OCT-embedded frozen fragments of umbilical cord were cut into 10-μm cryosections, fixed in chilled acetone, and air-dried for 10 min. The sections were rinsed with phosphate-buffered saline (PBS) containing 0.1% bovine serum albumin (BSA; Sigma), and incubated with goat anti-human Ang2 polyclonal antibody (15 μg mL−1; R&D Systems) and rabbit anti-human von Willebrand factor (VWF) antibody (1 : 500; DakoCytomation Dako, Glostrup, Denmark) for 4 h at room temperature. After being washed with PBS/BSA, the sections were incubated with Northern Lights NL-493 anti-rabbit IgG and Northern Lights Nl-557 anti-goat IgG (both 1 : 1000; R&D Systems) for 1 h, washed three times with PBS/BSA, and coverslipped. Images were taken by a blinded investigator.

Protein determination and western blotting

Cell culture supernatants were collected or cells were lysed in PBS containing 0.1% Triton. Ang1 and Ang2 protein concentrations were determined using a specific enzyme-linked immunosorbent assay according to the manufacturer's instructions (R&D Systems). For detailed information about western blotting, see Doc. S1.

Real-time polymerase chain reaction (PCR)

Frozen human or mouse heart tissue was homogenized using a ball mill (Retsch, Haan, Germany), and mRNA was isolated using a High Pure RNA Tissue Kit (Roche, Basel, Switzerland). mRNA of cell culture was isolated using a High Pure RNA Isolation Kit (Roche). Real-time PCR was performed using a LightCycler system (Roche), as described in detail in Doc. S1.

Statistical analysis

Data were compared statistically by t-test (independent variables). P-values < 0.05 were considered to be significant; a Pearson correlation was calculated for mRNA correlation using spss 16.0 (SPSS, Chicago, IL, USA).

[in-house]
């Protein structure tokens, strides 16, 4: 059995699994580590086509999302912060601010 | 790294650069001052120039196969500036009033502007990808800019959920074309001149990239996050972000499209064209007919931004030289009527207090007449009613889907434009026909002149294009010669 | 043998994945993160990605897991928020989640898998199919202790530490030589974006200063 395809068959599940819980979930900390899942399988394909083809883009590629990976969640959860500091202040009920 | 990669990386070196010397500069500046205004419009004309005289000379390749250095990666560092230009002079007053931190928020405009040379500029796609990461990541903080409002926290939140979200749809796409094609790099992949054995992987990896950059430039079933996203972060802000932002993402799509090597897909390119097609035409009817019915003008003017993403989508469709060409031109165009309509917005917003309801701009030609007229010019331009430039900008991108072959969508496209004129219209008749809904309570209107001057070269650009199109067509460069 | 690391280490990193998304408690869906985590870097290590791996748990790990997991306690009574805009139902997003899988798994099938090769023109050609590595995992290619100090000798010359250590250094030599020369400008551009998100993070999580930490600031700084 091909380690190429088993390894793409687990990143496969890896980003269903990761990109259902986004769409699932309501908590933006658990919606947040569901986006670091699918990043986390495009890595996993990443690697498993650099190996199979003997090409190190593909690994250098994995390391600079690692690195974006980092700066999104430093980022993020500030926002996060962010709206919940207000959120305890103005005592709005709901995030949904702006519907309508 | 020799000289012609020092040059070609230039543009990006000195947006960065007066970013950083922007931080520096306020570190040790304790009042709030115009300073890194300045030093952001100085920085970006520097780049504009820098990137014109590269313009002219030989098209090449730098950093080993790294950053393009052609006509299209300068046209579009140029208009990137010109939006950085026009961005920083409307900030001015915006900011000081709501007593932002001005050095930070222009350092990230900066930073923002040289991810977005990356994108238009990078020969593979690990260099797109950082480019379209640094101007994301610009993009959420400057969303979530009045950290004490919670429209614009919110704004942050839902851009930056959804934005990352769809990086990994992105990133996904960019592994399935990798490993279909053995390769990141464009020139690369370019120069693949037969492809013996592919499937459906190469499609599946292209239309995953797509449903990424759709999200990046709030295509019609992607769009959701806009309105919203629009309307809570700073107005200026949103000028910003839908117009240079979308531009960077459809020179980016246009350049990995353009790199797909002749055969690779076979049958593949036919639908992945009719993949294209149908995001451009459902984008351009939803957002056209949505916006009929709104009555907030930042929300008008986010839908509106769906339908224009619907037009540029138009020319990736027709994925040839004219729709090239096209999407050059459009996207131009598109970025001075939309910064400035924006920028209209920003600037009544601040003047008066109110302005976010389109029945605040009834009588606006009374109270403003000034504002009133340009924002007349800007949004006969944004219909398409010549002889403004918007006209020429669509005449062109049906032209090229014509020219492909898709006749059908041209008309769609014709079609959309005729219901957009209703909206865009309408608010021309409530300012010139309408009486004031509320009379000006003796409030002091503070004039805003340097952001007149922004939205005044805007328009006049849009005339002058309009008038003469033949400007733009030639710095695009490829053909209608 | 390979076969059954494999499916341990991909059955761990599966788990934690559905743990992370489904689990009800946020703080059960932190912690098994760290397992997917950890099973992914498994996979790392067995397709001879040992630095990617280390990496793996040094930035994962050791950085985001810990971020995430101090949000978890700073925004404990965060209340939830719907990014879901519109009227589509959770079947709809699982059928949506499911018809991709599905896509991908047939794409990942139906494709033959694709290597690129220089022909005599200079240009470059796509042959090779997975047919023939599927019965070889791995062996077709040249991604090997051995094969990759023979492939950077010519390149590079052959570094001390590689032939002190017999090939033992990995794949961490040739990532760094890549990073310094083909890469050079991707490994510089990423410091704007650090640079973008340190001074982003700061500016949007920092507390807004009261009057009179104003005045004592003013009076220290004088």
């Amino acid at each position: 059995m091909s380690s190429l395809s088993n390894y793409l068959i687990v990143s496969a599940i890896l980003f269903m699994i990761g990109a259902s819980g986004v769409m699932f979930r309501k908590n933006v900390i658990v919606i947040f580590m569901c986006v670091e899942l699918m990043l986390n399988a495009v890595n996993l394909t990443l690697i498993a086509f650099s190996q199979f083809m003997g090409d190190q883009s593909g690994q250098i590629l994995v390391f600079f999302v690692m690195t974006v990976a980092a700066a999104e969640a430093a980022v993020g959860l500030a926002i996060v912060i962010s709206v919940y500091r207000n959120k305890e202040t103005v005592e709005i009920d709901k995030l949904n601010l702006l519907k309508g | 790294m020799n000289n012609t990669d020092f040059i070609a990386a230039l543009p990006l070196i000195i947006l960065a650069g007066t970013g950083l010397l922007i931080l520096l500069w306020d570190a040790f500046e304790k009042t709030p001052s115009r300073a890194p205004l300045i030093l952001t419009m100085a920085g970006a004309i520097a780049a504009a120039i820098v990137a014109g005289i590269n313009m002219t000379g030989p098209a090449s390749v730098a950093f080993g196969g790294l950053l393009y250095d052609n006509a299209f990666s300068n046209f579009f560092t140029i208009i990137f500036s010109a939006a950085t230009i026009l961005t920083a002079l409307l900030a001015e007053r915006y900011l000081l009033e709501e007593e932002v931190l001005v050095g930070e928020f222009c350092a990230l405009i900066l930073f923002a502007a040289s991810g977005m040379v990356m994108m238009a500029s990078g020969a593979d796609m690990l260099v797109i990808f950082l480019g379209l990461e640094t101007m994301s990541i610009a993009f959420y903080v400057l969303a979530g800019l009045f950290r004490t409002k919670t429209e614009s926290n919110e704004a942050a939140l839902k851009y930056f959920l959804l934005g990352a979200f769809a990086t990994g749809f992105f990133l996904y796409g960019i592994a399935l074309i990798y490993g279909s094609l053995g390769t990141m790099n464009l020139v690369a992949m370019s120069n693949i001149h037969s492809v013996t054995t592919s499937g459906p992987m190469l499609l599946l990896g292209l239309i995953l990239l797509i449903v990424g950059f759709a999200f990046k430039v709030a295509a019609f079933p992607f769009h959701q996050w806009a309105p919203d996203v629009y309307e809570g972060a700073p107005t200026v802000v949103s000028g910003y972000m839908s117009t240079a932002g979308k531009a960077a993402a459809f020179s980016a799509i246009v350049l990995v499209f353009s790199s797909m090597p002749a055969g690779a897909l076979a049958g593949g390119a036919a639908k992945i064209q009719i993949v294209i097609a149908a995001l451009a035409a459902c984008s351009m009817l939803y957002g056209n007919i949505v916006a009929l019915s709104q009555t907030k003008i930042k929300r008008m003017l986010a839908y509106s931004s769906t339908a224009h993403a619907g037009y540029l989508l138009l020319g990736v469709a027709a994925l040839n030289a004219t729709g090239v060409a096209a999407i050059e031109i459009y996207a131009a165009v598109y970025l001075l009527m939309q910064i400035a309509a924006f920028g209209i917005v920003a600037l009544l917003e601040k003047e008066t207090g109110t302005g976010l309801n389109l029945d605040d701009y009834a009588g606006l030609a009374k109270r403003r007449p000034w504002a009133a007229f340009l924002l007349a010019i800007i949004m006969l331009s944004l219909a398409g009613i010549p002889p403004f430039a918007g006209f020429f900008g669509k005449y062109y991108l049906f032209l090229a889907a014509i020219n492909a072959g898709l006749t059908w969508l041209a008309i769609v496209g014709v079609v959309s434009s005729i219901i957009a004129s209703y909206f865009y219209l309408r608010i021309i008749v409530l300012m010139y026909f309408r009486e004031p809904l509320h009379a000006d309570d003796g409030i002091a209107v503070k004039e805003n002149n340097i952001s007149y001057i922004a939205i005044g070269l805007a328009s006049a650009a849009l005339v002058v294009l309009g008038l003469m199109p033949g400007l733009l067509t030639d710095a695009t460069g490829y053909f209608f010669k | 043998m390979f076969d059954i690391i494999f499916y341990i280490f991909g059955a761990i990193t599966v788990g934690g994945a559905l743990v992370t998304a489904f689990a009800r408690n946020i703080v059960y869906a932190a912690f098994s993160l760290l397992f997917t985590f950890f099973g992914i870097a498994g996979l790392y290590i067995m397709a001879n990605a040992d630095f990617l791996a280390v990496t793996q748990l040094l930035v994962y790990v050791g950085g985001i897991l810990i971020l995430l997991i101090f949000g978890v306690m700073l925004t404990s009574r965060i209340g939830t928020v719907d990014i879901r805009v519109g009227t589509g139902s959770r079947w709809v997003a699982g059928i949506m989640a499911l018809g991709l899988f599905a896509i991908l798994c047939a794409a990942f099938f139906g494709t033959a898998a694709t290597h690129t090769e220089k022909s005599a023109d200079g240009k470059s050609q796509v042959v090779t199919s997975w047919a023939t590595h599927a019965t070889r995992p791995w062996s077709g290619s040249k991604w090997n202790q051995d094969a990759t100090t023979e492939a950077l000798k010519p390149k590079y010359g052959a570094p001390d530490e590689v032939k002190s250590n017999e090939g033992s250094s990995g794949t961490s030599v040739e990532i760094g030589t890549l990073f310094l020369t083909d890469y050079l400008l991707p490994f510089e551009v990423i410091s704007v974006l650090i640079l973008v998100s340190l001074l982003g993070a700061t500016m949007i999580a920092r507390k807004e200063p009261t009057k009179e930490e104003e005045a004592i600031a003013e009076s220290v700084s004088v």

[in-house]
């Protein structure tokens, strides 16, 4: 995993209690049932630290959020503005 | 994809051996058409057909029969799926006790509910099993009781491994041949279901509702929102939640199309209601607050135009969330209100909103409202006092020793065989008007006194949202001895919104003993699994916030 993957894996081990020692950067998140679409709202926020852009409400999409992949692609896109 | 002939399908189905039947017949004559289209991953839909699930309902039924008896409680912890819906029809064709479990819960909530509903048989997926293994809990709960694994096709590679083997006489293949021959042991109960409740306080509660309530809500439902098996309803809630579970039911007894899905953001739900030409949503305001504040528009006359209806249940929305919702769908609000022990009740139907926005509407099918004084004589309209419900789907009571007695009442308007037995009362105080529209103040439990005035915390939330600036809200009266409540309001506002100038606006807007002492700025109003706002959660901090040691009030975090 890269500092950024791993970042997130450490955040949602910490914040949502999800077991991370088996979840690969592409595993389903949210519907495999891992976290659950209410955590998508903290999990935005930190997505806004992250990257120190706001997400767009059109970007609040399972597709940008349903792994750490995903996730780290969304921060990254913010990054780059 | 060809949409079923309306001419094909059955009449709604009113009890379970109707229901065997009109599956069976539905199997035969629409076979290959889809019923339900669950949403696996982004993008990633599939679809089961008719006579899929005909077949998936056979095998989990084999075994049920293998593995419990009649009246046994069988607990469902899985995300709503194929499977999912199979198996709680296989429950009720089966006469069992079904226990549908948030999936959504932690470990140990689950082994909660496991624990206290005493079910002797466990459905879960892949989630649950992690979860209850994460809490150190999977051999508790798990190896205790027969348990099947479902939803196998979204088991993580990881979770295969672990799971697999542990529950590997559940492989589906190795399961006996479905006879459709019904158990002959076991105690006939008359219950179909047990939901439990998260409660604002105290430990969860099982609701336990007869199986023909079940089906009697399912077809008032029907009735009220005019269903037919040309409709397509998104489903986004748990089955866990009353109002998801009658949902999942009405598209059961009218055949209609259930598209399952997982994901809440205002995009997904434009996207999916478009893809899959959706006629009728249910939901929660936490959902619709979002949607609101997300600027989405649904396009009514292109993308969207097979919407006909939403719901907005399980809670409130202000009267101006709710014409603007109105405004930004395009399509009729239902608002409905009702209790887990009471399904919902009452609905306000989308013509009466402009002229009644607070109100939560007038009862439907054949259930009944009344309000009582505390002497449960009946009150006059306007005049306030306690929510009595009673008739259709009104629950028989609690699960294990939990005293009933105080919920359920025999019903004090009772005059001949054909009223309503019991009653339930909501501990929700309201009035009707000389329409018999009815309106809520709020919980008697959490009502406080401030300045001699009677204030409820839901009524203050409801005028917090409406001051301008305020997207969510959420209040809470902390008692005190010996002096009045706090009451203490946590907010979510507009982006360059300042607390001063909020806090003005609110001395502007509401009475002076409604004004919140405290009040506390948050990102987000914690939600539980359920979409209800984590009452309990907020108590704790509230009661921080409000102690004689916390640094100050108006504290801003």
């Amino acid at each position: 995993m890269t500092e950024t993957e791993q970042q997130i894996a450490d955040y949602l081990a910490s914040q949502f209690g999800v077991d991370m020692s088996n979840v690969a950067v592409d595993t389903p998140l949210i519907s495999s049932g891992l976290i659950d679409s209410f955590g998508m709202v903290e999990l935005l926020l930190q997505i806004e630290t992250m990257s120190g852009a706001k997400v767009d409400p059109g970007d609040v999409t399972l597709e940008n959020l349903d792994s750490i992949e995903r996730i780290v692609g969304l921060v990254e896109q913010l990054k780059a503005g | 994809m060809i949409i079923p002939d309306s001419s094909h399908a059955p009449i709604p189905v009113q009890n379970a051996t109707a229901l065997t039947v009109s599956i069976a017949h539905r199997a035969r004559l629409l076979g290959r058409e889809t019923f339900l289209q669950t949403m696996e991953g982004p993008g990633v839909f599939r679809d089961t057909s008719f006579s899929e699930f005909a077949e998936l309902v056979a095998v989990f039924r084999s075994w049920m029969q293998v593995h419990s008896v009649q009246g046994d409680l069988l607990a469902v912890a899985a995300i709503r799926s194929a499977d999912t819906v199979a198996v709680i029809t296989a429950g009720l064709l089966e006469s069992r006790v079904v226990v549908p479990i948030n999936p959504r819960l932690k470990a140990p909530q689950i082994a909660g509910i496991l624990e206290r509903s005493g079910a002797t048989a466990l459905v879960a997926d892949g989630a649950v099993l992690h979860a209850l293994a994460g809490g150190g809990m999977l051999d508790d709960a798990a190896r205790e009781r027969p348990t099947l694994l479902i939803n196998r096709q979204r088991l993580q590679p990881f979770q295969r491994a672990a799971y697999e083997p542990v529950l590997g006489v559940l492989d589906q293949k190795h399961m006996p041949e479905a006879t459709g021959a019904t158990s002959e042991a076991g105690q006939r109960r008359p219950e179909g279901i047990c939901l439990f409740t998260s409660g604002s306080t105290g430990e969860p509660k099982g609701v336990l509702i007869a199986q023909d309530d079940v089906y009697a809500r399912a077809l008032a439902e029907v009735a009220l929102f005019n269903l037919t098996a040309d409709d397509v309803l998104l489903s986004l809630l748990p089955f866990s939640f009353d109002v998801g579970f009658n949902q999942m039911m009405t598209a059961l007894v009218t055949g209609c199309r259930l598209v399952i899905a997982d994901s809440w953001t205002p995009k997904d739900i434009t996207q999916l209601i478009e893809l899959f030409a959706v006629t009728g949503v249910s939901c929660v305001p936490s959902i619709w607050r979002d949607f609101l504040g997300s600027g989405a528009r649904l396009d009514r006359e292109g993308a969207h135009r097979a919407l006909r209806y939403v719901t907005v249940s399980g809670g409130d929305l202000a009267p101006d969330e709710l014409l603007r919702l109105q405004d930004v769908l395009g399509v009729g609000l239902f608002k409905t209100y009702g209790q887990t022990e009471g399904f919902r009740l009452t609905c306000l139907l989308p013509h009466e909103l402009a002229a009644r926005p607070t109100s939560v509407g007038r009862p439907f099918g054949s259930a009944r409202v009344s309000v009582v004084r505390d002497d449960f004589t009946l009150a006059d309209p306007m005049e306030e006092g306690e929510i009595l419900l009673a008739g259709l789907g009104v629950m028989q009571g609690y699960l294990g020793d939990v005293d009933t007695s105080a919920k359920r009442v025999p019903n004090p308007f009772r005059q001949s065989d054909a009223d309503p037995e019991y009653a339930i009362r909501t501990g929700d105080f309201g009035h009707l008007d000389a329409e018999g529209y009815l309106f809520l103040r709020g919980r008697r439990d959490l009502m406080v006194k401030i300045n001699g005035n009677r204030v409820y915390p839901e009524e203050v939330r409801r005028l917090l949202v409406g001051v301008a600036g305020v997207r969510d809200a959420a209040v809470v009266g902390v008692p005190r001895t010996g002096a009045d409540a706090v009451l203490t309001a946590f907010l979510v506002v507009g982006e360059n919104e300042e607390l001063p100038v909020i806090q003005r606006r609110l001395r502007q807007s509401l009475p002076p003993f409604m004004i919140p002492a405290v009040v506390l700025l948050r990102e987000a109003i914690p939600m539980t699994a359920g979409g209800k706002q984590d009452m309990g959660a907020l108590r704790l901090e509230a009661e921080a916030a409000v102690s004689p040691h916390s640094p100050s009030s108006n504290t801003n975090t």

OSM increases Ang2 expression in HUVECs in vitro and in umbilical vein explants ex vivo

To test the effect of the gp130 ligands on Ang2 expression, we incubated HUVECs for 48 h with or without the gp130 ligands OSM, CT1, IL-6, LIF, IL-11, CNTF, and CLC. In the supernatant of cells treated with OSM, we detected up to three-fold increased levels of Ang2, whereas the other gp130 ligands did not alter Ang2 production (Fig. 1A). The effect of OSM was concentration-dependent, as a significant inducing effect of OSM on Ang2 production was already seen at concentrations of 1 ng mL−1 (Fig. 1B). This stimulating effect of OSM was confirmed by western blot analysis (Fig. 1C,D). Furthermore, we observed increased intracellular expression of Ang2 in OSM-treated cells (Fig. 1C). This effect was concentration-dependent (Fig.1D). Figure 1E shows significant induction of Ang2 secretion after 24, 48 and 72 h, respectively.

Fig. 1
Oncostatin M (OSM) induces angiopoietin 2 (Ang2) expression in human umbilical vein endothelial cells (HUVECs). Confluent monolayers of HUVECs were incubated in the absence (C) or presence of OSM, cardiotrophin 1 (CT1), interleukin (IL)-6, leukemia inhibitory ...

As shown in Fig. 1F, specific mRNA for Ang2 was induced significantly in HUVECs treated with OSM for 12 h. Treatment of cells with cycloheximide did not have any effect on OSM-induced Ang2 expression (Fig. 1G), suggesting a direct effect of OSM. Furthermore, we tested the effect of OSM on Ang2-specific mRNA stability by treating HUVECs with actinomycin D. Our data (Fig. 1H) revealed that OSM did not alter mRNA stability.

OSM increases Ang2 expression in umbilical vein explants ex vivo

Performing immunocytochemical staining for Ang2 and VWF, we observed stronger staining for Ang2 of the endothelial layer in umbilical vein explants treated for 48 h with OSM than in control explants (Fig. 2).

Fig. 2